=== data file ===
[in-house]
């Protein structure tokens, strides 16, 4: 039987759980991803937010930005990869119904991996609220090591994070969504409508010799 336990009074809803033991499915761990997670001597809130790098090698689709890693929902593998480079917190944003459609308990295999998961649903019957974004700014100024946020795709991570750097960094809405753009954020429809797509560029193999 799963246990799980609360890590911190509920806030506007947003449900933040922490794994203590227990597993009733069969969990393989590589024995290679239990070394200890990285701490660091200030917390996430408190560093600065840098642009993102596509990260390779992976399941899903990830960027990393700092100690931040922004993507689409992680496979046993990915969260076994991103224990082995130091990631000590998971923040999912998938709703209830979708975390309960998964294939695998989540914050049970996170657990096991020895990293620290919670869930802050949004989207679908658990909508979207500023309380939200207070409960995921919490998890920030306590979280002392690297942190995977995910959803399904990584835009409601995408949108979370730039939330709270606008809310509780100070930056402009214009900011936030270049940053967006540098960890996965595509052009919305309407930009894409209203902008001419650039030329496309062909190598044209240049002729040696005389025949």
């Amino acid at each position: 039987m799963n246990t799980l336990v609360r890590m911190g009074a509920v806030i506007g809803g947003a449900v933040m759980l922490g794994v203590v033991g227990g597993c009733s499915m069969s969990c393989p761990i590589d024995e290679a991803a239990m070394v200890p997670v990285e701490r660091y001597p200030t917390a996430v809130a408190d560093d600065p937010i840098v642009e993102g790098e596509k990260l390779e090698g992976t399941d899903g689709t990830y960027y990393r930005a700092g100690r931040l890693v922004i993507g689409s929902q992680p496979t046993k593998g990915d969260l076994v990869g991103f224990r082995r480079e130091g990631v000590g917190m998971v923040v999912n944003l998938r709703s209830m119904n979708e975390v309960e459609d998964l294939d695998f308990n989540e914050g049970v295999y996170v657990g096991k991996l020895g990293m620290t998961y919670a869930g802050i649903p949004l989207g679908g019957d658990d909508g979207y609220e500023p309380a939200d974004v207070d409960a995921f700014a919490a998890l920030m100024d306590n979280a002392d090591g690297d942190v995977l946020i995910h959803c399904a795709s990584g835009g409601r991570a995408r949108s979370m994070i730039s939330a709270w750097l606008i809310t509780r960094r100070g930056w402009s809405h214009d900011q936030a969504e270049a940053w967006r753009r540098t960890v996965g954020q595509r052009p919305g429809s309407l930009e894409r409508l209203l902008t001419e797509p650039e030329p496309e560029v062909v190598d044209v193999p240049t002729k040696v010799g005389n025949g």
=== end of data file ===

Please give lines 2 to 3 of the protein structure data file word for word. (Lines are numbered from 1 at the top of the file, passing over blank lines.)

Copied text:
């Protein structure tokens, strides 16, 4: 039987759980991803937010930005990869119904991996609220090591994070969504409508010799 336990009074809803033991499915761990997670001597809130790098090698689709890693929902593998480079917190944003459609308990295999998961649903019957974004700014100024946020795709991570750097960094809405753009954020429809797509560029193999 799963246990799980609360890590911190509920806030506007947003449900933040922490794994203590227990597993009733069969969990393989590589024995290679239990070394200890990285701490660091200030917390996430408190560093600065840098642009993102596509990260390779992976399941899903990830960027990393700092100690931040922004993507689409992680496979046993990915969260076994991103224990082995130091990631000590998971923040999912998938709703209830979708975390309960998964294939695998989540914050049970996170657990096991020895990293620290919670869930802050949004989207679908658990909508979207500023309380939200207070409960995921919490998890920030306590979280002392690297942190995977995910959803399904990584835009409601995408949108979370730039939330709270606008809310509780100070930056402009214009900011936030270049940053967006540098960890996965595509052009919305309407930009894409209203902008001419650039030329496309062909190598044209240049002729040696005389025949």
């Amino acid at each position: 039987m799963n246990t799980l336990v609360r890590m911190g009074a509920v806030i506007g809803g947003a449900v933040m759980l922490g794994v203590v033991g227990g597993c009733s499915m069969s969990c393989p761990i590589d024995e290679a991803a239990m070394v200890p997670v990285e701490r660091y001597p200030t917390a996430v809130a408190d560093d600065p937010i840098v642009e993102g790098e596509k990260l390779e090698g992976t399941d899903g689709t990830y960027y990393r930005a700092g100690r931040l890693v922004i993507g689409s929902q992680p496979t046993k593998g990915d969260l076994v990869g991103f224990r082995r480079e130091g990631v000590g917190m998971v923040v999912n944003l998938r709703s209830m119904n979708e975390v309960e459609d998964l294939d695998f308990n989540e914050g049970v295999y996170v657990g096991k991996l020895g990293m620290t998961y919670a869930g802050i649903p949004l989207g679908g019957d658990d909508g979207y609220e500023p309380a939200d974004v207070d409960a995921f700014a919490a998890l920030m100024d306590n979280a002392d090591g690297d942190v995977l946020i995910h959803c399904a795709s990584g835009g409601r991570a995408r949108s979370m994070i730039s939330a709270w750097l606008i809310t509780r960094r100070g930056w402009s809405h214009d900011q936030a969504e270049a940053w967006r753009r540098t960890v996965g954020q595509r052009p919305g429809s309407l930009e894409r409508l209203l902008t001419e797509p650039e030329p496309e560029v062909v190598d044209v193999p240049t002729k040696v010799g005389n025949g």